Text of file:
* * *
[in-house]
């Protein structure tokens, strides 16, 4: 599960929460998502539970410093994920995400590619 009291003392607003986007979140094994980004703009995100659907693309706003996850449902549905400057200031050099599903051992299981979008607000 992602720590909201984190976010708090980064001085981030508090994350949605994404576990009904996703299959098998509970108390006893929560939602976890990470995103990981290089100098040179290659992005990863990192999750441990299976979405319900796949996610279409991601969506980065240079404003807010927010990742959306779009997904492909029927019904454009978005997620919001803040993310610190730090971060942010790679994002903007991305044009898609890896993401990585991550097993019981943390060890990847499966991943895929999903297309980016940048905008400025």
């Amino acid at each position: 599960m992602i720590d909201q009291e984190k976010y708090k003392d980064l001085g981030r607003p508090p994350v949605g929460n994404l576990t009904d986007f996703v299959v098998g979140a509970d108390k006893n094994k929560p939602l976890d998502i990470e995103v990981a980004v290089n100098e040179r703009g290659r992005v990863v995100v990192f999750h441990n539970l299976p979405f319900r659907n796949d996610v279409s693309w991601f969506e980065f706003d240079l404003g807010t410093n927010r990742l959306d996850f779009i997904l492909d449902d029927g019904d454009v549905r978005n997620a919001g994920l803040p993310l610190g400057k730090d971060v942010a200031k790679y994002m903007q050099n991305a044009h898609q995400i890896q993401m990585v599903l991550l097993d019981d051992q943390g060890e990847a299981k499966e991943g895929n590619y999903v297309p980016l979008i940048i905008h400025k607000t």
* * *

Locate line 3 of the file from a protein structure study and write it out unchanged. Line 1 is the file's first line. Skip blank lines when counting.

């Amino acid at each position: 599960m992602i720590d909201q009291e984190k976010y708090k003392d980064l001085g981030r607003p508090p994350v949605g929460n994404l576990t009904d986007f996703v299959v098998g979140a509970d108390k006893n094994k929560p939602l976890d998502i990470e995103v990981a980004v290089n100098e040179r703009g290659r992005v990863v995100v990192f999750h441990n539970l299976p979405f319900r659907n796949d996610v279409s693309w991601f969506e980065f706003d240079l404003g807010t410093n927010r990742l959306d996850f779009i997904l492909d449902d029927g019904d454009v549905r978005n997620a919001g994920l803040p993310l610190g400057k730090d971060v942010a200031k790679y994002m903007q050099n991305a044009h898609q995400i890896q993401m990585v599903l991550l097993d019981d051992q943390g060890e990847a299981k499966e991943g895929n590619y999903v297309p980016l979008i940048i905008h400025k607000t």